Residents of one Brick neighborhood say they have grown tired of repeated flooding and now fear they could become infested with mosquitoes carrying the Zika virus as spring and summer approach.
Several of the concerned residents from the Seawood Harbor neighborhood came to a recent township council meeting to speak on the issue, with some saying the flooding has become so frequent that there is constant standing water on their properties.
“There are parts that have become like quicksand, where if you walk through the yard with boots on you need someone to pull you out,” said Stephanie Argyris, whose home on Knoll Crest Avenue is often surrounded by standing water, and had a 19 inch-deep flood during last week’s high tides.
“There is one to two feet of water sitting in the retention basin at all times,” she said.
Seawood Harbor is located off Mandalay Road, set largely by itself between Barnegat Bay and marshes, with panoramic views of the bay and the Route 37 bridge to the south.
Though the residents concede that flooding will occasionally be an issue in a waterfront neighborhood, all say the problem has gotten worse in recent years. A bulkhead the township installed in 1998 is allowing more water to fill the street than before, and two holes the township drilled into it in order to allow water to flow back into the bay are exacerbating the issues, they said. The group came to the meeting to present the flooding concerns to the township council and see if the possibility existed to engineer a solution – either preventing flooding in the first place or figuring out a way to allow it to drain after a storm.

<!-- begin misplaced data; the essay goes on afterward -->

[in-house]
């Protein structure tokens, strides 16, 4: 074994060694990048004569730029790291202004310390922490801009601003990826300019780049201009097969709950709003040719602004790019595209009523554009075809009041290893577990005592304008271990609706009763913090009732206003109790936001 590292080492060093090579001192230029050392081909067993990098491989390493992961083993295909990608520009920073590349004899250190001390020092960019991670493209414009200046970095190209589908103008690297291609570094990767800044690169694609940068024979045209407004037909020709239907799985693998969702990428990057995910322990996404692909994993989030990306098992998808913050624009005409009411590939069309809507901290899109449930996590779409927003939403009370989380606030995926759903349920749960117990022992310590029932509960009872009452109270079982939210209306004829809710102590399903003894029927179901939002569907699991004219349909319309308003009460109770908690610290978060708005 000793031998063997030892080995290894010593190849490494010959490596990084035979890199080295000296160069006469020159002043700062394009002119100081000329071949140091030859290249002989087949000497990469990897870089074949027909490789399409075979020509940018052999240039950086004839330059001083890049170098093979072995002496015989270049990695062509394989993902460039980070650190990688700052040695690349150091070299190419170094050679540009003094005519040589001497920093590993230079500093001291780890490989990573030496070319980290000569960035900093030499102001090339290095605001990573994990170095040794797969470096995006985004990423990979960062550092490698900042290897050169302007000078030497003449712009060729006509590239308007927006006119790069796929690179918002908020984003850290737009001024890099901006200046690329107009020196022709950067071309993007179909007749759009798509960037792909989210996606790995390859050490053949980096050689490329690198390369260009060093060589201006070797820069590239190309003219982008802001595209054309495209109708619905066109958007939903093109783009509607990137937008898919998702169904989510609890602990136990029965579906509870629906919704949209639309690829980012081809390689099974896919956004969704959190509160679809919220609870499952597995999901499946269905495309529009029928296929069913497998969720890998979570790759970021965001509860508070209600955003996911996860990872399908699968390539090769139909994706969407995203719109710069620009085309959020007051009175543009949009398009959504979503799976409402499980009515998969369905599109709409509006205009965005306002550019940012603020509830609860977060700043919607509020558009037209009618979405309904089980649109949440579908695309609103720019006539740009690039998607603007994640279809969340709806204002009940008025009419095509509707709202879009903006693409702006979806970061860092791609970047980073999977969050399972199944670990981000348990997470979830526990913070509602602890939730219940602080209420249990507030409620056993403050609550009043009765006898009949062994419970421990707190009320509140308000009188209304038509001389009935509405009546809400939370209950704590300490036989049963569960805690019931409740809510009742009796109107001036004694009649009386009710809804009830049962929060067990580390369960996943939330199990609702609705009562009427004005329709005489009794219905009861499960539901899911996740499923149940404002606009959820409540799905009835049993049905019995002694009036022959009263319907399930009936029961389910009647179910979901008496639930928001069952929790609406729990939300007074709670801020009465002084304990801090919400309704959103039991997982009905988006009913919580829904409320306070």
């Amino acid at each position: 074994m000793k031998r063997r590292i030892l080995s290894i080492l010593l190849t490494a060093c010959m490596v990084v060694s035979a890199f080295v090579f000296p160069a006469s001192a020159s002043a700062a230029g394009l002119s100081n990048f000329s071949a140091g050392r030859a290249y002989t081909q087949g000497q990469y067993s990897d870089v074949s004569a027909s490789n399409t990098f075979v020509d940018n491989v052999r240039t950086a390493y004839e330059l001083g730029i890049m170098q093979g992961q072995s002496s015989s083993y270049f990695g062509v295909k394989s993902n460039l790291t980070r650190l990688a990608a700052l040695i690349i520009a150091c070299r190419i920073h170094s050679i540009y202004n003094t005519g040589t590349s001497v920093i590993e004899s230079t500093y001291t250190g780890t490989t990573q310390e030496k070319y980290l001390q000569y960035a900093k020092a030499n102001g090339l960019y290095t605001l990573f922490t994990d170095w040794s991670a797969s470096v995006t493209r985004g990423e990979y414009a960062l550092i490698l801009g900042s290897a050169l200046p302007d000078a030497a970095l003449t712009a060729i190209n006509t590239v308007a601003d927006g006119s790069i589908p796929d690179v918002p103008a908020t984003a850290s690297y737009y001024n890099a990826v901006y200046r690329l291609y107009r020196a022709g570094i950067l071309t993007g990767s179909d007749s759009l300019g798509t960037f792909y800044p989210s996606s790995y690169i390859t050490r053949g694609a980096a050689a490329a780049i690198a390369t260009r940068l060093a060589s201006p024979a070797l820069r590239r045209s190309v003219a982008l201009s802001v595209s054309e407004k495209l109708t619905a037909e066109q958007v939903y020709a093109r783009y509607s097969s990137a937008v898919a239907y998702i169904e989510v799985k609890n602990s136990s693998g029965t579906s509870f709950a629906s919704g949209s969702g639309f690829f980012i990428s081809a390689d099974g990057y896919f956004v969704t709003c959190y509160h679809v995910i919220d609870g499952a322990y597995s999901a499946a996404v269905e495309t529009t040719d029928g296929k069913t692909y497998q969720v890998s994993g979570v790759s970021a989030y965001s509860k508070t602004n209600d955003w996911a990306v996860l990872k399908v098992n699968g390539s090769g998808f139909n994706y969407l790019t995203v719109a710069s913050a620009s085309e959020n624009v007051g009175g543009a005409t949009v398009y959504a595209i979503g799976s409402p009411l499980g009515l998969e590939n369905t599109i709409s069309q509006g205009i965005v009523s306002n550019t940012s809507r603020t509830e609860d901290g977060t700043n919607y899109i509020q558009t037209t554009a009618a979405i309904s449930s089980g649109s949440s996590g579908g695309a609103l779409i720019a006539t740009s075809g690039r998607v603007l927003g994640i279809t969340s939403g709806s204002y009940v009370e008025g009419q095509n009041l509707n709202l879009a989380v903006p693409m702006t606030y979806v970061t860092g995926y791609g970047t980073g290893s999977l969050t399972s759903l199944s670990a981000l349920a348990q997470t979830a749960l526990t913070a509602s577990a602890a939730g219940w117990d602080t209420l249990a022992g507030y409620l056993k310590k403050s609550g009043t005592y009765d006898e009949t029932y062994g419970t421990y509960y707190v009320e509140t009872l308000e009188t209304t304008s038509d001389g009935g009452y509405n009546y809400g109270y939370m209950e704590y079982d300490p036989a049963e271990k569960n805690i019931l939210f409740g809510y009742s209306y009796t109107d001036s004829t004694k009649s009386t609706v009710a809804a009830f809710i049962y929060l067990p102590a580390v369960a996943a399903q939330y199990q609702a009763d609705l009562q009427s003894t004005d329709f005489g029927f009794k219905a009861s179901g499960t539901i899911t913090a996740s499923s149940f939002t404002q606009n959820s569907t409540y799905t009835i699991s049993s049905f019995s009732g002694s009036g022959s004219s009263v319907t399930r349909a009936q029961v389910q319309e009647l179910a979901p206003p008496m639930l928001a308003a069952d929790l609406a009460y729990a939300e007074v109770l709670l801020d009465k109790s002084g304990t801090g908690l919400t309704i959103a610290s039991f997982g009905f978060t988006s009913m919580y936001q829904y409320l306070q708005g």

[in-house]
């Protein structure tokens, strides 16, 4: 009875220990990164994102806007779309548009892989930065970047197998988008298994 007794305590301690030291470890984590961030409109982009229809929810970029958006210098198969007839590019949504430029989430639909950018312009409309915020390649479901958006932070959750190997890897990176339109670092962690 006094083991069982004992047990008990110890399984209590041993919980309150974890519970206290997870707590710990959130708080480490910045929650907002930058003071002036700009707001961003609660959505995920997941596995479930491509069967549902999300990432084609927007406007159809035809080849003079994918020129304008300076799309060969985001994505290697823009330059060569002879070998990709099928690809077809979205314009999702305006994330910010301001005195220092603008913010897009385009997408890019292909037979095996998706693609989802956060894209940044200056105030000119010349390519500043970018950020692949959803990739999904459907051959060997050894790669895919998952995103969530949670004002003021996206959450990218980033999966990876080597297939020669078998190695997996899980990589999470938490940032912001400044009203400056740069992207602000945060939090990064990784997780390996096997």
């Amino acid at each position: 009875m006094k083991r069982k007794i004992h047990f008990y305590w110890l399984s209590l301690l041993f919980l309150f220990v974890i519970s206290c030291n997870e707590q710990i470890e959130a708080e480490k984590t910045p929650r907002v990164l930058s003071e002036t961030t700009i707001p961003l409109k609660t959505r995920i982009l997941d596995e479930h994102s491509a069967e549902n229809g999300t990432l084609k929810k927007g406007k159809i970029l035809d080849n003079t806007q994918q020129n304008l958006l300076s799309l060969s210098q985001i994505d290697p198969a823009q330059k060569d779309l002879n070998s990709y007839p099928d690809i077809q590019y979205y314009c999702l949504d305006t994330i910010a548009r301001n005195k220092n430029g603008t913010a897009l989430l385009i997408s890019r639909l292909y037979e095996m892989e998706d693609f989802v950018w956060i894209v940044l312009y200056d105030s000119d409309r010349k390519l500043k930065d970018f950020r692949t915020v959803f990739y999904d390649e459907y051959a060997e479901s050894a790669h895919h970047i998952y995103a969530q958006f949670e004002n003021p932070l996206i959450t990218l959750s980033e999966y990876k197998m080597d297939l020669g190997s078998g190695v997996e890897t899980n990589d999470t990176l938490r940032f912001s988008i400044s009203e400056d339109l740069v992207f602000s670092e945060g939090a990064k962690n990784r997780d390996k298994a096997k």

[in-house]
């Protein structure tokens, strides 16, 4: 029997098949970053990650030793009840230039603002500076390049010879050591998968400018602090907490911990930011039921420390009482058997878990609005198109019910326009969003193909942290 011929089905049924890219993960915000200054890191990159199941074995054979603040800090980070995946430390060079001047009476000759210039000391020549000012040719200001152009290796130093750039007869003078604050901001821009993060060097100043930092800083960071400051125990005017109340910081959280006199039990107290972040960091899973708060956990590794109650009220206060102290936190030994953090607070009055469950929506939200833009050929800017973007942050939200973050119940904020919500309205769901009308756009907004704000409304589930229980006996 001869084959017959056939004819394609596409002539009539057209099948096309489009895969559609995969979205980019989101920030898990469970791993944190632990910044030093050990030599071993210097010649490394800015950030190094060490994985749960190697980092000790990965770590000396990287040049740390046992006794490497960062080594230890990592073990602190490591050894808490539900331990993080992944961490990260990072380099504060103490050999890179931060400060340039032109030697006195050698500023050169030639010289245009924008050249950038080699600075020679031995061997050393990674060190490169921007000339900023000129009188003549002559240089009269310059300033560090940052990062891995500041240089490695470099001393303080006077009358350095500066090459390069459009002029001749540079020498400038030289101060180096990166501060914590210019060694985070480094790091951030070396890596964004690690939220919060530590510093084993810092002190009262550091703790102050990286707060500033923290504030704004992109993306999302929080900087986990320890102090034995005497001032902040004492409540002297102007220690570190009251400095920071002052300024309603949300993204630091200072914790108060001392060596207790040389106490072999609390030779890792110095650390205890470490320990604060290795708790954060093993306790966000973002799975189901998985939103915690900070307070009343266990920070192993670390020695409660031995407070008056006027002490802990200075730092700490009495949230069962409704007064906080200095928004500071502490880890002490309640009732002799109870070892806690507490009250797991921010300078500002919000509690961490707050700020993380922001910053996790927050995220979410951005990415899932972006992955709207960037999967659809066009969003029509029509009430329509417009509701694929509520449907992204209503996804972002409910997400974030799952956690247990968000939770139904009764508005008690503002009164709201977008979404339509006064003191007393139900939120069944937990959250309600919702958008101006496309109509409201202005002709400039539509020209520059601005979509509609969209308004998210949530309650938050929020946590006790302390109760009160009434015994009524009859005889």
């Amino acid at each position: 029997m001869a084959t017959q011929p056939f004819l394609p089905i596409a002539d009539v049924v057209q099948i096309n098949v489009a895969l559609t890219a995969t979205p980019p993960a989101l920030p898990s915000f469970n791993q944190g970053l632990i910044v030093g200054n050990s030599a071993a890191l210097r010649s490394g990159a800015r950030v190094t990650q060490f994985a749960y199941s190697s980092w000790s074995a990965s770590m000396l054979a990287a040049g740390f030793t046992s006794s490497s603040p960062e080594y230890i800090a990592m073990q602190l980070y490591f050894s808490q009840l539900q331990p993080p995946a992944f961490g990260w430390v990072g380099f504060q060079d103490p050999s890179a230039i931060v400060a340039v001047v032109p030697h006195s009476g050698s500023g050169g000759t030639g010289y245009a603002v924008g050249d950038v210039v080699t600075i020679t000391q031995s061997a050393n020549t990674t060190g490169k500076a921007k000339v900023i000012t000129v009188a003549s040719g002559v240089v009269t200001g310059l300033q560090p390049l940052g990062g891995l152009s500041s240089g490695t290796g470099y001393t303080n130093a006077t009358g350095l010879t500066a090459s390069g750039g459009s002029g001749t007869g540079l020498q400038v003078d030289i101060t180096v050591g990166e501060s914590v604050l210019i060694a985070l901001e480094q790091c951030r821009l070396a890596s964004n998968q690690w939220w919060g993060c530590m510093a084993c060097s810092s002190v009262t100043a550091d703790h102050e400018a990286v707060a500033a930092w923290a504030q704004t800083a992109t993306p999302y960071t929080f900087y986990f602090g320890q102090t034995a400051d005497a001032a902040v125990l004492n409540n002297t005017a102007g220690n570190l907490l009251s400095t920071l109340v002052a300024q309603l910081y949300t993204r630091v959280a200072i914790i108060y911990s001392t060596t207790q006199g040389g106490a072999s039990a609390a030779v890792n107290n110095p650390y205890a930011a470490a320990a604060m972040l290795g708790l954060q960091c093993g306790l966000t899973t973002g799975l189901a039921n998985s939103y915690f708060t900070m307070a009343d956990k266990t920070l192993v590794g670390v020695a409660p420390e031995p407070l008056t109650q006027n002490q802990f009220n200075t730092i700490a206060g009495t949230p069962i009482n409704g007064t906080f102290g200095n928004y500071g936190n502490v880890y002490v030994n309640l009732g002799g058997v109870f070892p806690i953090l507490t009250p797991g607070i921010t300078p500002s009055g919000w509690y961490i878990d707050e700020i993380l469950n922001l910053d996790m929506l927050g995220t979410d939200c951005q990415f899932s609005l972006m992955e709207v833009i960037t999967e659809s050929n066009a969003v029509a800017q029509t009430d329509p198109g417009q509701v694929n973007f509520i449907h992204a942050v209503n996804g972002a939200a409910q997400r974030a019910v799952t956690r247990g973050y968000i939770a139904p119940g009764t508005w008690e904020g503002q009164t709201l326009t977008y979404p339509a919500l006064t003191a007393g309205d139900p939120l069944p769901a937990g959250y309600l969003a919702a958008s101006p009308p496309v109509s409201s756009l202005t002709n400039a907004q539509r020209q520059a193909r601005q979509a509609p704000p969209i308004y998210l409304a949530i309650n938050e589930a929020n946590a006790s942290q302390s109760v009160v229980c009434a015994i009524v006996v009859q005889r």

“My son had to walk through seven inches of water to get home from the school bus stop,” said Bernard Brody, another Knoll Crest Avenue resident.
One of the residents, an emergency room physician, said her concerns centered around the mosquitoes that would likely hatch in the neighborhood due to the standing water, especially with the mosquito-born Zika virus spreading across the globe.
“I am deeply, deeply concerned over this,” said Catherine Hanlon. “If you have a day with wind less than four miles per hour, you’re going to have this in Ocean County in a heartbeat. This is standing water, this is not the ebb and flow of a tidal pool that prevents malarial and West Nile mosquitos from hatching.”
Council President Paul Mummolo said the township engineer, Elissa Commins, is already looking into a fix.
“It’s a complicated situation, but we’re trying to look at it the best we can and see what we can do,” said Councilman Arthur Halloran. “It will take some time, but I know they are on top of it. “